As for dressage... can't help you there. But I have to say, I admire you for taking on the dressage jitters on such a big sturdy horse... Mine is tiny and dealing with her behavior (very similar to your horse's) is quite enough...
            You have to have experiences to gain experience.

            1998 Morgan mare Mythic Feronia "More Valley Girl Than Girl Scout!"


            • Original Poster

              outyougo - good point...
              Carol -- it doesn't seem to make a difference... as soon as she gets on a trailer to go to a show, or hunting, or what have you, she is wired for sound. If we can get to the jumping right away, she is (relatively) ok.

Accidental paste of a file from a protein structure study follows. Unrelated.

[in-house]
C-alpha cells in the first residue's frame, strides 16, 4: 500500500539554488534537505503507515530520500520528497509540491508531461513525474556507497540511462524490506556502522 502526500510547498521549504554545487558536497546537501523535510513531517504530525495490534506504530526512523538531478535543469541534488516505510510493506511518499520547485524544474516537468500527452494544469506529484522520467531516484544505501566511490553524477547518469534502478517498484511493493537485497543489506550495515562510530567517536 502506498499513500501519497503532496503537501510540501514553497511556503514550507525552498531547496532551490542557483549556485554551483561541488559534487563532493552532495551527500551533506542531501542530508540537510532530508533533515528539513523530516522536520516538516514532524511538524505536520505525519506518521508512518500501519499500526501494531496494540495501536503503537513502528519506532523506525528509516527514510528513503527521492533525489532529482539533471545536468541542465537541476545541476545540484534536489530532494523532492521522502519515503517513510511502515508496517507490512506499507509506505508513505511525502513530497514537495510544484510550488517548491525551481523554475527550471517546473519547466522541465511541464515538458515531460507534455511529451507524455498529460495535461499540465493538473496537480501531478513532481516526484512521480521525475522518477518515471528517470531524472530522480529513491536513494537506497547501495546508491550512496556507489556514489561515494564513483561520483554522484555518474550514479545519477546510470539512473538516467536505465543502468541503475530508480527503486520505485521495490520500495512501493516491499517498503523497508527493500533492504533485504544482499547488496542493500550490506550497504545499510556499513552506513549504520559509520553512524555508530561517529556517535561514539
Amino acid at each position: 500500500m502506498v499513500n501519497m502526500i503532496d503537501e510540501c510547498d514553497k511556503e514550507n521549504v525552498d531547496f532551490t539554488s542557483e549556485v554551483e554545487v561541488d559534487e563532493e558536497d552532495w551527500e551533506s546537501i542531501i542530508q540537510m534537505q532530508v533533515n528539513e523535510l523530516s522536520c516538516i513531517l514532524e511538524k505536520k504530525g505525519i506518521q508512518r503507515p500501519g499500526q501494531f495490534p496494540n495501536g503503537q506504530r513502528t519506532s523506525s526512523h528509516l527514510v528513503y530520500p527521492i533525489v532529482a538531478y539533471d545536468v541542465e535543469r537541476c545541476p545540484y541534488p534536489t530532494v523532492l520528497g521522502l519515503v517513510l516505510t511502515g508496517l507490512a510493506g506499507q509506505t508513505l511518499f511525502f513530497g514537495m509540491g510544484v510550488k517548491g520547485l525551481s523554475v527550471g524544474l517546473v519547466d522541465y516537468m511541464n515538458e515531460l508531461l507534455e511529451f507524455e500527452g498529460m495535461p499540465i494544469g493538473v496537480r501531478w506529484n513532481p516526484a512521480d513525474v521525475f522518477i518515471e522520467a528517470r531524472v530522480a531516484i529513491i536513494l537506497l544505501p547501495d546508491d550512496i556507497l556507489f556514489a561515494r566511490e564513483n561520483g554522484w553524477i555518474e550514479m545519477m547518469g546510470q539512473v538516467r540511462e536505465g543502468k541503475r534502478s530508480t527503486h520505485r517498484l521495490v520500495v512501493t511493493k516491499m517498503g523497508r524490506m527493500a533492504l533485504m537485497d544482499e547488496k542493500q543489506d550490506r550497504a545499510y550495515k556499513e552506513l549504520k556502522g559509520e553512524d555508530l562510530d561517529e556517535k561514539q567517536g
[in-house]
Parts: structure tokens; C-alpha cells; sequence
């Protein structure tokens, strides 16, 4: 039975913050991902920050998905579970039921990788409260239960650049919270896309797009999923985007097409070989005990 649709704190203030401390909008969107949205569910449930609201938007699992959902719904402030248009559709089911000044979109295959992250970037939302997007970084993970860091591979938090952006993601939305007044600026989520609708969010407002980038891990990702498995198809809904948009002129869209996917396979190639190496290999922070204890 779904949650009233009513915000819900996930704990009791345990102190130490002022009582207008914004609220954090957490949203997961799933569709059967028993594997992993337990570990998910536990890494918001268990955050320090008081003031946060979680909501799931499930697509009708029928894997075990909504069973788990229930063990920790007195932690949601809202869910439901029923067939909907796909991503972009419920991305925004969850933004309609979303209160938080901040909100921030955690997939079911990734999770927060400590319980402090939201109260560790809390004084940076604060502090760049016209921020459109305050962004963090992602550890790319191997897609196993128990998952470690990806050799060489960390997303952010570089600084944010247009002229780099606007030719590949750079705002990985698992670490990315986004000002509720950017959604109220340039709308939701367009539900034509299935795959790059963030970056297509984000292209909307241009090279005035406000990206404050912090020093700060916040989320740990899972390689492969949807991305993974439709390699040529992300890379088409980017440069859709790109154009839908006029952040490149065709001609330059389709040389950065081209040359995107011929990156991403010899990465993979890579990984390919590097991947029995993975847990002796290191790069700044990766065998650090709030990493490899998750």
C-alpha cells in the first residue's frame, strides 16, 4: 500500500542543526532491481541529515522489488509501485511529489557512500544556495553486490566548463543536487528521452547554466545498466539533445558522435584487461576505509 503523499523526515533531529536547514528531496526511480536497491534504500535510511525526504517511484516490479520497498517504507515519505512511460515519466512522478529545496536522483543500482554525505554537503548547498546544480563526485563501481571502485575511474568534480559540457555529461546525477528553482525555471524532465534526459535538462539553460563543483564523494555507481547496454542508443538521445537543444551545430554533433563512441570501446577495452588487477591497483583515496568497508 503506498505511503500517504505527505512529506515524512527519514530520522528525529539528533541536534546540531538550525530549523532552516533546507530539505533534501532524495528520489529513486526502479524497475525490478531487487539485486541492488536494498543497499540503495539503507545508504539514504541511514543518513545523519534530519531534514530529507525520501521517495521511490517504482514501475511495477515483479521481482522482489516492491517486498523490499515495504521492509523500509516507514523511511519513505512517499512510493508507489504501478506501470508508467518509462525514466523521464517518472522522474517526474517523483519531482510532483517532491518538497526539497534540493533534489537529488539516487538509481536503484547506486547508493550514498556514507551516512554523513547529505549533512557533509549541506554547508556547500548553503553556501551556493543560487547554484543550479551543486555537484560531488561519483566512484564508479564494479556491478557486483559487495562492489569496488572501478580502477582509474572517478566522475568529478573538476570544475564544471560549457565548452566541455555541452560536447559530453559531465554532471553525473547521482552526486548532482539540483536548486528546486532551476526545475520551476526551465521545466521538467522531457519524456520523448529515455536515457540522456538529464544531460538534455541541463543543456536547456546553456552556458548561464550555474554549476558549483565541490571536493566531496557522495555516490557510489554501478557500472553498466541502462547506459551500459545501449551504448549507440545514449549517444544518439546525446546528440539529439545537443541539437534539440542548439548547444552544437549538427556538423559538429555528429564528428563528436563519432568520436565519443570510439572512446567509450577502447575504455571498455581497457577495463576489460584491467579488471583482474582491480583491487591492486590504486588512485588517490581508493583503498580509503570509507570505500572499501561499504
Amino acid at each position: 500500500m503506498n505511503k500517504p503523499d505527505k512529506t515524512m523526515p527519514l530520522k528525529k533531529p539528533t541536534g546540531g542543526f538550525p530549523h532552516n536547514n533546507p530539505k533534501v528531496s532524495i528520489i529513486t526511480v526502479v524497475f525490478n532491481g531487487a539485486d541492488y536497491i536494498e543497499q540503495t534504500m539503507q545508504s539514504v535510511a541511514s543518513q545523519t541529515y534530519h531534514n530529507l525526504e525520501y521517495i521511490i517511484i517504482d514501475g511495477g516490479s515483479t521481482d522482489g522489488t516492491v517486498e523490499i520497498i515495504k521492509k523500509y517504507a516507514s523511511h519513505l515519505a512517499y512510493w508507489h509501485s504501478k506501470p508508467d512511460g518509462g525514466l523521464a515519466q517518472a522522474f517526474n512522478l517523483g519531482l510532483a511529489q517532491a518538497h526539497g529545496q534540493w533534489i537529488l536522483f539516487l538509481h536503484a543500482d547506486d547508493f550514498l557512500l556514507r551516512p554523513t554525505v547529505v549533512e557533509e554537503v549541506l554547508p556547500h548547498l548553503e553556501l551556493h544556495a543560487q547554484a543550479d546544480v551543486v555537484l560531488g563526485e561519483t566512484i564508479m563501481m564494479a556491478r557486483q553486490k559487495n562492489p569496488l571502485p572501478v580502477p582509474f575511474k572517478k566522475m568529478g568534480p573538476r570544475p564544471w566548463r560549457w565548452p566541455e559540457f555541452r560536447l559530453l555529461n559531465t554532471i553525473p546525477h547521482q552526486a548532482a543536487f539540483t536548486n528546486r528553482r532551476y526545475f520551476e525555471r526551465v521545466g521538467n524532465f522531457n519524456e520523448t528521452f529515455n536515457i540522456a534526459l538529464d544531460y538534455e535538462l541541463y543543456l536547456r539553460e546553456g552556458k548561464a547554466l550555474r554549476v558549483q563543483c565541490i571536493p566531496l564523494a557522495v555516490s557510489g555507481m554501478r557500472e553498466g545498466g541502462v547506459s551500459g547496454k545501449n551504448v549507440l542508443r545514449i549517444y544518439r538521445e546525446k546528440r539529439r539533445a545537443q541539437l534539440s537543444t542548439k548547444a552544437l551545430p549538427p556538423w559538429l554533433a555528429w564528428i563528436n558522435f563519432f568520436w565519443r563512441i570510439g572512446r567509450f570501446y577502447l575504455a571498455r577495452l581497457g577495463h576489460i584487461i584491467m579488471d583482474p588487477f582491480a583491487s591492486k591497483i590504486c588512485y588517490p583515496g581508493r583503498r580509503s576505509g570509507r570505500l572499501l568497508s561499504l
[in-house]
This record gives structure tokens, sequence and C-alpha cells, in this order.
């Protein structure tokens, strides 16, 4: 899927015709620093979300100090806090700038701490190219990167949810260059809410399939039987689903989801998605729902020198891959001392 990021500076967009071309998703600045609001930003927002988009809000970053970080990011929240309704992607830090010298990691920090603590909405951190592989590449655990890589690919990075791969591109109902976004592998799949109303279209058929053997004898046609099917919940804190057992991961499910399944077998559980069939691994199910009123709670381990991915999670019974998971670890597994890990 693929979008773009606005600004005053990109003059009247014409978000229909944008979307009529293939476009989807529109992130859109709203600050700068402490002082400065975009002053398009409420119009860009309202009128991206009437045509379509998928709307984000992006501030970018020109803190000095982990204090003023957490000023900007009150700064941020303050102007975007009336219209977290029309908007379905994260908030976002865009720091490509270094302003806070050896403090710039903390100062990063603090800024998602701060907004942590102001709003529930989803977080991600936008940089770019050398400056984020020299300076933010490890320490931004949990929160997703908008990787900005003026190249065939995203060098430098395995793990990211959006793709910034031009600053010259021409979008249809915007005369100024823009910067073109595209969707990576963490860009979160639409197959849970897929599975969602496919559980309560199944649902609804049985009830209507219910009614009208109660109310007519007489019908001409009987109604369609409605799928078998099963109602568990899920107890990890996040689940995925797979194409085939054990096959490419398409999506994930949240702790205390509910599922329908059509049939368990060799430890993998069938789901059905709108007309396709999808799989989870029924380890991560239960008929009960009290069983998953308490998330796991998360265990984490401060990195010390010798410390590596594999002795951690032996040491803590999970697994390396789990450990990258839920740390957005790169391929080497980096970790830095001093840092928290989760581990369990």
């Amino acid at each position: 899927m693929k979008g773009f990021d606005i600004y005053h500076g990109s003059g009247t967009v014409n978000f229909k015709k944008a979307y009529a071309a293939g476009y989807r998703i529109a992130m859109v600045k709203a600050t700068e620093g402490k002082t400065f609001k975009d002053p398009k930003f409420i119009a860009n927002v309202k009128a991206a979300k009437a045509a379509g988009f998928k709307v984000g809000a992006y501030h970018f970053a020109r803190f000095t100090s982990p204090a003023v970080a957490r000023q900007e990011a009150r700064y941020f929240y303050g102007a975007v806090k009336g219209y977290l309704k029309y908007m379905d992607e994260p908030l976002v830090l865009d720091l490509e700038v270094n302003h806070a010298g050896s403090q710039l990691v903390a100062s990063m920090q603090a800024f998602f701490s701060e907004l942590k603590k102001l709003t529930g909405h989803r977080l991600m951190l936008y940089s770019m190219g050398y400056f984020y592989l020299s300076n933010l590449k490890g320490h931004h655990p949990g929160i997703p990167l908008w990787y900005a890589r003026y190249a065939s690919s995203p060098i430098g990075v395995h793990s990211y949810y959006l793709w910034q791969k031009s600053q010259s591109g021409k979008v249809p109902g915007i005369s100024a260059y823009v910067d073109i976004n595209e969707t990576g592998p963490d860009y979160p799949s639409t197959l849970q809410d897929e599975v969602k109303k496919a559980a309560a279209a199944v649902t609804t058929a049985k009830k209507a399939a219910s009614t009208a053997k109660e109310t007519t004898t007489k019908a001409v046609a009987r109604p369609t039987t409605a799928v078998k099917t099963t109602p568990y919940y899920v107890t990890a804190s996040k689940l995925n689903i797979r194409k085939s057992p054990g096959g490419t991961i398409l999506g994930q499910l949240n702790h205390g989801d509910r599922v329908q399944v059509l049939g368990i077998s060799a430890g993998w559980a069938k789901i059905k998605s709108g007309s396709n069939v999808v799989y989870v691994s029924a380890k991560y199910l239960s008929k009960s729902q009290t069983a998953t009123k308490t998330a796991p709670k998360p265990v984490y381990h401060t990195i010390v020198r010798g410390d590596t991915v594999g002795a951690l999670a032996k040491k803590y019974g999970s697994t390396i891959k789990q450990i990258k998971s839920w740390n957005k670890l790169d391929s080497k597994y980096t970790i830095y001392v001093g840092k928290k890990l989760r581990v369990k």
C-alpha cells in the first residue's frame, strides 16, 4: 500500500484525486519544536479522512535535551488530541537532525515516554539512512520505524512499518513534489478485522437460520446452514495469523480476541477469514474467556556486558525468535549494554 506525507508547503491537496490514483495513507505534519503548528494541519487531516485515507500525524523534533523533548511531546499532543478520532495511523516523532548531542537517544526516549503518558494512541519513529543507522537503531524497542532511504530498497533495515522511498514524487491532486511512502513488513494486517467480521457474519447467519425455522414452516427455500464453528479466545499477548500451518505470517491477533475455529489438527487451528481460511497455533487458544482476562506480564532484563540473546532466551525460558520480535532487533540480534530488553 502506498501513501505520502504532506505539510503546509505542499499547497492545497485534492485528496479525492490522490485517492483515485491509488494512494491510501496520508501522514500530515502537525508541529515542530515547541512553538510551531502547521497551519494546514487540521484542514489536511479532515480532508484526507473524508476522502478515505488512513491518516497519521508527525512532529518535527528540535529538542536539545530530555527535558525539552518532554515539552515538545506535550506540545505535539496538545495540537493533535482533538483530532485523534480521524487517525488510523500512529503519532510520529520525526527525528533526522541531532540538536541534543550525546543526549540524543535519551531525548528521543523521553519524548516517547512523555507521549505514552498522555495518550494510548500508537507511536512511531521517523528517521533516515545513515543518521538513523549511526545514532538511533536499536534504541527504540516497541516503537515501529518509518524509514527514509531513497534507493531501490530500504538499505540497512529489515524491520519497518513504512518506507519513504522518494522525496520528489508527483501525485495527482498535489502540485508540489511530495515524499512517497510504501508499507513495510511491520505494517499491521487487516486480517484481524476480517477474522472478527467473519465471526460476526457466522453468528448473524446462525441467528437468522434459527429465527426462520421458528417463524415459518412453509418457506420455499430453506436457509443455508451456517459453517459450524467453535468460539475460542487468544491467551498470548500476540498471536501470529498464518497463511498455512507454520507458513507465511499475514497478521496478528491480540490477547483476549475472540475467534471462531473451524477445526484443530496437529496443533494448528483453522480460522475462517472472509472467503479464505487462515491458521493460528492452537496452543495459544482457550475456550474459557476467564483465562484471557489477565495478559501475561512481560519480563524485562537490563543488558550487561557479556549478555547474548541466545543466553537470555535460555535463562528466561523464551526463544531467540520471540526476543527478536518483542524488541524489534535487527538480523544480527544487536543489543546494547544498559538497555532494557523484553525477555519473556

thanks for the replies!
              I don't mind if you call me a snowflake, 'cause baby, I know a blizzard is coming.


              • Original Poster

                Aww, thanks, quietann! She really is a ton of fun... quite literally!
                I have often thanked my lucky stars that she is as big as all that -- her personality in a quick little TB body and I would have been launched to the moon several times!
                (Your horse is lovely, btw... I loved your story from the dressage clinic!!)
                I don't mind if you call me a snowflake, 'cause baby, I know a blizzard is coming.


                • #9
                  A big YES to the dressage shows. Just getting her (and you!) in the ring as many times as possible will almost certainly help. I have known one horse who just got more and more tense with multiple classes, but it's definitely worth a try for you and your mare.


                  • #10
                    My mare wants to leave the dressage ring. now. any way possible. with or without me. Jumping she's looking for the next fence.